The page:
[Claudian] Claudianus, Claudius: (Burman, Pieter II; Heinsius, Niklaas, eds.:) Opera, quae exstant, omnia ad membranarum veterum fidem castigata [...] Amstelaedami [Amsterdam], ex officina Schouteniana, 1760. First edition thus. 4to, pp. [xiv], xxxii, [ii], 31, [v], 600, (without loss) 609-1112 (mispaginated as usual). Large paper copy, with some leaves deckled at bottom edge. Title in red and black with woodcut device, woodcut head- and tail-pieces and initials. Occasional very light foxing, some leaves with a faint line of toning across head margin and a few others unopened at head, short closed tear (seemingly the result of a paper flaw) to leaf 5R2 affecting text but not legibility. Late 18th- or early 19th-century crimson straight-grain morocco, gilt title to spine, a.e.g., ornate dentelles, green leather joints, marbled endpapers, pale blue ribbon bookmark bound in. Spine a little faded and rubbed, a few light marks, endcaps and bottom edges beginning to wear, a very good copy handsomely bound. Small gilt oval crest of Archibald Acheson, 3rd Earl of Gosford (1806-1864) to front paste-down. Round Jesuit Society inkstamp (Milltown Park, Dublin) to title-page. First edition of Pieter Burman's (1714-1778) edition of Claudian, with commentary by his uncle, Pieter Burman I, and previously unprinted notes by the neo-latin poet and classical verse scholar Niklaas Heinsius (1620-1681). Claudian of Alexandria (b. c. AD 360) was court poet under the emperor Honorius and his minister Stilicho. "In diction and technique he is the equal of Lucan and Statius, in hyperbole he perhaps outdoes them" (OCD). His poetry is also a valuable historical source. Dibdin writes that this is 'unquestionably a very superior edition, and it contains a greater fund of critical illustration than the preceding by Gesner.' Dibdin I (4th edn.) 472 Ref: 51703show full image..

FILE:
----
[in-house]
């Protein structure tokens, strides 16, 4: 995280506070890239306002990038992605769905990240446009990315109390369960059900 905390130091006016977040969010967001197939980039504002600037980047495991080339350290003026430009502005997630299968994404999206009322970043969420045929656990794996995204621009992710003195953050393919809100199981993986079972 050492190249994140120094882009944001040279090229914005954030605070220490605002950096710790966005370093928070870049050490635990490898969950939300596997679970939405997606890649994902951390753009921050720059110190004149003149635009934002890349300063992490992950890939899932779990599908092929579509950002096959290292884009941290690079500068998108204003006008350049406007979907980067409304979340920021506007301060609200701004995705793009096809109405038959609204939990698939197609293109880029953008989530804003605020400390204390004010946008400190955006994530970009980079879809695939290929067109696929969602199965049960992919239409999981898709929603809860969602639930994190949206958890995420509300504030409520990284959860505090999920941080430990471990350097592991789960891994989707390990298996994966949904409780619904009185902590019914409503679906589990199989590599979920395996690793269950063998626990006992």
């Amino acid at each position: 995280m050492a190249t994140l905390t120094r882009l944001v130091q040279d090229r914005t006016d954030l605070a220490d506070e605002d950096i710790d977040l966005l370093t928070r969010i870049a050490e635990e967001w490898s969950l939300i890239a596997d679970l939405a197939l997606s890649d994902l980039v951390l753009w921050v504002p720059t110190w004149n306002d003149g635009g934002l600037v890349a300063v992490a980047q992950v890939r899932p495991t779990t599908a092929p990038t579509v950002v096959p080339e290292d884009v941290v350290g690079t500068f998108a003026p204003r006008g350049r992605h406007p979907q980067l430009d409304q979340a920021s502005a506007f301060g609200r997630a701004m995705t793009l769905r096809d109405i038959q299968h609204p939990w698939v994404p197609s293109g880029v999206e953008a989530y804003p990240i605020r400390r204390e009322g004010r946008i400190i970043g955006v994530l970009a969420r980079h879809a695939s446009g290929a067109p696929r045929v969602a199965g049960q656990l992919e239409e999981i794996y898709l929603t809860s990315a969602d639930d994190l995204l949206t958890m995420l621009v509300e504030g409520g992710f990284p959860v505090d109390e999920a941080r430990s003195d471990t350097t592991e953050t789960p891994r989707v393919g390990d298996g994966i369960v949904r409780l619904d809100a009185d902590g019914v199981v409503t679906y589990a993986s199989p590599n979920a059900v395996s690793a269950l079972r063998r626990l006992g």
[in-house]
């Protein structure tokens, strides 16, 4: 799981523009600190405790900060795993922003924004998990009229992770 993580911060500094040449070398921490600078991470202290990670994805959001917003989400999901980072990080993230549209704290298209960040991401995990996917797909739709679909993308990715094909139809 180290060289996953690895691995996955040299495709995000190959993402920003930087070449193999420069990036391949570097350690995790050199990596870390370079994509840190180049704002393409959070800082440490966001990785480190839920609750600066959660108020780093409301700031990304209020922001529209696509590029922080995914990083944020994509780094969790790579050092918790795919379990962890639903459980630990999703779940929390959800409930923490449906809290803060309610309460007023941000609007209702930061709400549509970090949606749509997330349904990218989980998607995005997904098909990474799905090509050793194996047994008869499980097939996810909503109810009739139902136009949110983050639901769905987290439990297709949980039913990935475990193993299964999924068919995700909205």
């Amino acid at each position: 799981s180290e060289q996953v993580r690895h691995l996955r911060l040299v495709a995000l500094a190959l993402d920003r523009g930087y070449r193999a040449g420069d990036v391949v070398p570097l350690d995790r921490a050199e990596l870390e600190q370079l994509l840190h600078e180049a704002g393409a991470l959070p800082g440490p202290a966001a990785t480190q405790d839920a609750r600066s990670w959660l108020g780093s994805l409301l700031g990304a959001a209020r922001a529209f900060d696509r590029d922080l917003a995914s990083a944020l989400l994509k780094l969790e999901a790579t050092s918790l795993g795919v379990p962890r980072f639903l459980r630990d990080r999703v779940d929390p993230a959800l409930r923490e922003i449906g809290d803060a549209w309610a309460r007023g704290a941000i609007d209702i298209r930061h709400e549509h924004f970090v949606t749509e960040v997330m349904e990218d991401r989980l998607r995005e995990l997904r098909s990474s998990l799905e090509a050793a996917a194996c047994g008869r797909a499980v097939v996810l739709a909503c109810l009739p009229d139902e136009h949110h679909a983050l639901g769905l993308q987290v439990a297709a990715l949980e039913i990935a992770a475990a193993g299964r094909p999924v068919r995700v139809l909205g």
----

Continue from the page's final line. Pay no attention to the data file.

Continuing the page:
Cooper, Thomas: Thesaurus Linguae Romanae & Britannicae London: 1584. Folio. pp., wanting first and last blank. Decorated initials, double column. Title a bit soiled, intermittent light marginal water staining, heavier to first and last gathering, ancient repair to upper outer blank corner of A2, small clean tears to few margins, one with loss touching text to upper margin of 3E2, two more to outer blank margin of 3F and lower outer blank corner of 4Q2, slight toning, small ink splash to 2H4-5 and 2V6. Recently rebound in goatskin using early 19th-century marbled endpapers. Bookplate of Desmond Morris to front pastedown; autograph Tho: Beach to ffep and R.H. Whitehurst 1803 to fly; ex-libris Francis Garbet 1654 to verso of 7M5; monogram Th.M.(?) inked to 3O2; occasional 17th-century marginalia. Third edition of this monumental Latin-English dictionary authored by Thomas Cooper, later Bishop of Winchester. It was inspired by Thomas Elyot's own Latin dictionary, which Cooper completed after Elyot's death. The ex-libris of Francis Garbet, dated 1654, points to the clergyman of Wroxceter who was Richard Baxter's instructor in theology during his early years. One of the marginalia refers to Cardinal Bellarmine's doctrines. The copy was more recently in the collection of Desmond Morris, author of "The Naked Ape" (1967). ESTC S121950; STC (2nd ed.), 5689. Ref: 53172show full image..